This is 15 Minutes of Freedom. I'm your host, Elite Life Optimization Coach Ryan Neidell, here with a good friend, I'll say coworker, and past client, all the way from Canada, Taylor Sappington. Taylor, how are you? Good. How are you? I couldn't be better. It sounds so formal starting the podcast that way, and it doesn't really have to, because we're like actual friends. It's not like this formal deal here. It's not like this formal deal here. But I couldn't be more excited to have everyone listening get to digest the incredible knowledge you're going to share with them because you have completely changed the way that I look, feel, think about food, nutrition, health from the inside out. Right. Everything happened in my life. I think we would agree synchronistically. Right. we would agree synchronistically right it's like the dave asprey stuff and some of the bulletproof and the biohacking and then you going from a client to co-worker to i'm a client of yours like there's all these weird things that came in line to get me to where i'm at so if you were to sum up what it is that you do for someone we'll say an elevator pitch right you got 10 stories we're riding on an elevator let everybody know what it is that you do for them. I help you trigger your body's inner ability to heal. So we all have the capacity to heal from the inside out. We're just not taught how to flip the switch on. Everybody's switches or most of their switches are flipped off based on the exposure of life, the assault that we come in contact with on a daily basis. So essentially, when I work with someone, I teach you what raw material you need to basically digest, okay, whether it be supplement or food, or even lifestyle modification, much like you work with your clients and meditation and relaxation. And in doing those things, it allows your body to transition to the phase of optimally performing. You're no longer working in a deficit. So it's teaching you how to train your body to show up optimally by providing it the very things that it needs to do so. So wait, just so I'm clear, you're not going to offer me a crash diet? There's not some sort of like, you're not promising me 15 pounds in 15 days or no, I might go on a small rant about how that's absolutely unsustainable and it doesn't morally align with what I believe to be true for people. So short answer. No, none of that. Everything that we do is sustainable as it should be. So when you say that, what do you believe for people? This is a unique interview for me, Taylor, because we talk so much and I know so much. And if you've been a longtime listener of me, like if you go back really probably 120 days, you'll start to hear me share different health ideas and tips. Admittedly, 80% of those will probably come from a conversation Taylor and I had, right? So I'm trying to play dumb here. And this, right, this is a different deal. We all have the, we all have the same working parts, but our parts don't all work the same. I love to say that to clients. So we've got something called bio-individuality. And when I sit across the table or the screen with somebody, whether it be you or someone else, it's about figuring out the story that the body is telling and filling in the small details that are often overlooked. So everything is right and everything is wrong all at the same time. And whether something is right or it is wrong depends on who I'm speaking to and what we're looking to accomplish in terms of their health goals. So. I love that. So let's tear me apart. Okay. Right. I think I, you apart. I started at 268 pounds, 270, whatever. I share weight because it's a quantifiable and quantitative measure. When you say weight, it gives us a benchmark to start from. If you're new to the show, I was an anabolic steroid user for years and years and years was a 60-20-20 diet type of guy 60% protein 20% fat 20% carbohydrates didn't really pay much attention to even what they were right like a carb was a carb to me like I'm eating brown rice and then it was jasmine rice then it was potatoes like it was just like just a free fall for all I need to eat 7,000 calories a day I'm stuffing my mouth full then I end up getting an abscess as I don't care about antibiotics anymore take a month and a half of like the most aggressive antibiotics I possibly could in an effort to keep me out of the ER right I mean I was septic but I was, I was really, really not in a good spot. And then we met and I was 270. And what did you see in me that were the things, a little tough for you to go back there, right? But like, I got to assume that as you're listening, you've heard me talk for long enough. You might've seen me on social media. You have some idea of who I used to be versus who I am now. So I want to help you understand what Taylor's process is inflammation I mean it's the first place that I can go with most people a lot of people present them it's like that puffy sometimes I appear fat but you are not fat you know a lot of people interpret inflammation as fat soft holding water so I saw a lot of inflammation with inflammation as fat, soft, holding water. So I saw a lot of inflammation with you. Overall, you had really healthy habits. I mean, unfortunately, most of the people I come in contact with aren't taught what they need to instill in terms of foundational habits to build a framework or a structure for a healthy life. And we've got social media, the news, social outlets, et cetera, that are constantly pounding us with the, you need to do this and the need to know information, most of which is based on pseudoscience. So if I were to go back and say what I saw on you first, it was inflammation. And then there's a curiosity with you too, which I think is what made it so easy to work with you eventually, where I know there were plenty of times on our calls together where it was you and I working client to mentor and I was like trying to slip things in, like, well, maybe we should try this. And what are your thoughts on this? But inflammatory based responses. The septic thing is probably something that contributed to it because what most people don't realize is our liver is the mother organ of detoxification and its job its primary job is to keep us from going septic so the fact that you were septic is a sure sign to me that there was a toxic buildup in the blood that your your liver was not able to keep up with so what does our body do when it can't keep up with our toxic load, it shuttles, the blood shuttles those toxins into adipose tissue or fat cells, of which on the back end, it's like shutting the door, locking it and throwing away the key. From a blood-based perspective, our body has kept us safe. From a body-based perspective, those cells then swell, the adipose tissues swell, and they produce aromatase, which is estrogenic in nature, all of which physically appears as inflammation on the outside. But you had a lot of good habits. Like you were doing the celery juice. Again, everything's right and everything's wrong. All at the same time, we came to find that that's not something that worked well with you. You know, that craze is not going to work well with everyone. It's all about bio-individuality. And you were very receptive to changing things eventually, trying to add something in and take something out. But overall, without seeing blood work, without looking at lab testing for you, it was inflammatory-based responses. And you can see it predominantly in the face and the changes that you've made, like how you're appearing now. So I would stick with inflammation as to what I saw with a lot of receptivity to change. Okay. I'll take that. I thought it was gonna be much more brutal than that. So that, that feels good. Inflammation. Yeah. And so obviously we look at ourselves in the mirror.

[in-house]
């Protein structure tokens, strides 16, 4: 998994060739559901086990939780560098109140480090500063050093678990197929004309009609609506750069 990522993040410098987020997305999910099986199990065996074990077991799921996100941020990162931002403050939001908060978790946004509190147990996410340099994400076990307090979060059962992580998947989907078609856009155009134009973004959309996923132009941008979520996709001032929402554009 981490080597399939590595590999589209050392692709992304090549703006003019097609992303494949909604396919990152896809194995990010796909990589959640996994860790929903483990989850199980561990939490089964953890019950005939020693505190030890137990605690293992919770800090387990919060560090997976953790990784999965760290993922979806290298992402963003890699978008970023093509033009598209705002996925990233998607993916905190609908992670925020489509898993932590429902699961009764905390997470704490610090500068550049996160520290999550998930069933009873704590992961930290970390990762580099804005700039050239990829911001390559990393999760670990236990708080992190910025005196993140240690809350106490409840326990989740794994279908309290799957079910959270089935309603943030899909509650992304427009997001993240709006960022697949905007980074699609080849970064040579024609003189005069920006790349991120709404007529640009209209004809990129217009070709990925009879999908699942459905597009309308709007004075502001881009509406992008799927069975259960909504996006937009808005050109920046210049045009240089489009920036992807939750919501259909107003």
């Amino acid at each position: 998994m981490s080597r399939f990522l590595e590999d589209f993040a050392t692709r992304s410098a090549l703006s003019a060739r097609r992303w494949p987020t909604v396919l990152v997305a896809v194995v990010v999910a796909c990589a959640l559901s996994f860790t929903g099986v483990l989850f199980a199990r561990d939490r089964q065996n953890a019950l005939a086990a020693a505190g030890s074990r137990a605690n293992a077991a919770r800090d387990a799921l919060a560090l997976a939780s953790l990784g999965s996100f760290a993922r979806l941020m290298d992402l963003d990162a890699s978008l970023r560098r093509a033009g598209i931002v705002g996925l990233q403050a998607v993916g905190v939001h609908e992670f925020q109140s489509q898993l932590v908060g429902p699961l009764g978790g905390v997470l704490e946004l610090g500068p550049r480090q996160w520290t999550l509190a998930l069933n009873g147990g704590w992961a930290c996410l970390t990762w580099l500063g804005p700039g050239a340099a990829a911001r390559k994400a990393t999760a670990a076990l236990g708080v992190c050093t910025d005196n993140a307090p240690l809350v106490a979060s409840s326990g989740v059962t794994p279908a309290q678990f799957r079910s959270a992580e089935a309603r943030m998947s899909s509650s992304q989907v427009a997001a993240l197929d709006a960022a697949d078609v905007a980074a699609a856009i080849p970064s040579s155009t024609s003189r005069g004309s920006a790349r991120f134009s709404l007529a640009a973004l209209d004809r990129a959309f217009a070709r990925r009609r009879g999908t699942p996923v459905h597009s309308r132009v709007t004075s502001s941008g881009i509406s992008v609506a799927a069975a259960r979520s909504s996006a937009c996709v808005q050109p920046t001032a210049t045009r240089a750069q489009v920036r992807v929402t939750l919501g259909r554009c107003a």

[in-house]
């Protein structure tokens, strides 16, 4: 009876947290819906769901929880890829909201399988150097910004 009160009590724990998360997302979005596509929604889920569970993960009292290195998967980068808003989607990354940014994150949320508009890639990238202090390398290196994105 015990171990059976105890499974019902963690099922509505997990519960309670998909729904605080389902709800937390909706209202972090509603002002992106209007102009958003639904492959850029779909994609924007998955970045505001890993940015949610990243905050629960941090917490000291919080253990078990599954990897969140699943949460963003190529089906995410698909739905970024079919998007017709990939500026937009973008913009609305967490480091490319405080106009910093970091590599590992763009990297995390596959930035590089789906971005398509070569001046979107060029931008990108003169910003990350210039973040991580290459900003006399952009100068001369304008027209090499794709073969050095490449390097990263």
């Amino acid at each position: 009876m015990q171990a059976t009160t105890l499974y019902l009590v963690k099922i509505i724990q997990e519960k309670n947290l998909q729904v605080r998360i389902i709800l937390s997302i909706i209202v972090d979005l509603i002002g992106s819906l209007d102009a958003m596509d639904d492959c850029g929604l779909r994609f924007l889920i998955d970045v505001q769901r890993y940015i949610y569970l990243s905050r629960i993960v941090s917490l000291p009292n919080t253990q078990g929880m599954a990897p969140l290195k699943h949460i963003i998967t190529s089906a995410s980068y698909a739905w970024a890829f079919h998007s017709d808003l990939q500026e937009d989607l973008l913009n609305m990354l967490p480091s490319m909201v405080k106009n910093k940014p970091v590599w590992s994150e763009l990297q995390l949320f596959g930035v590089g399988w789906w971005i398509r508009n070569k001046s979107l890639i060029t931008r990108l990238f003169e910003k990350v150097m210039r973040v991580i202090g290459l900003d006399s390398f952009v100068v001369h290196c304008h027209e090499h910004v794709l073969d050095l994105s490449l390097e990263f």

Discussion On Improving Health And Nutrition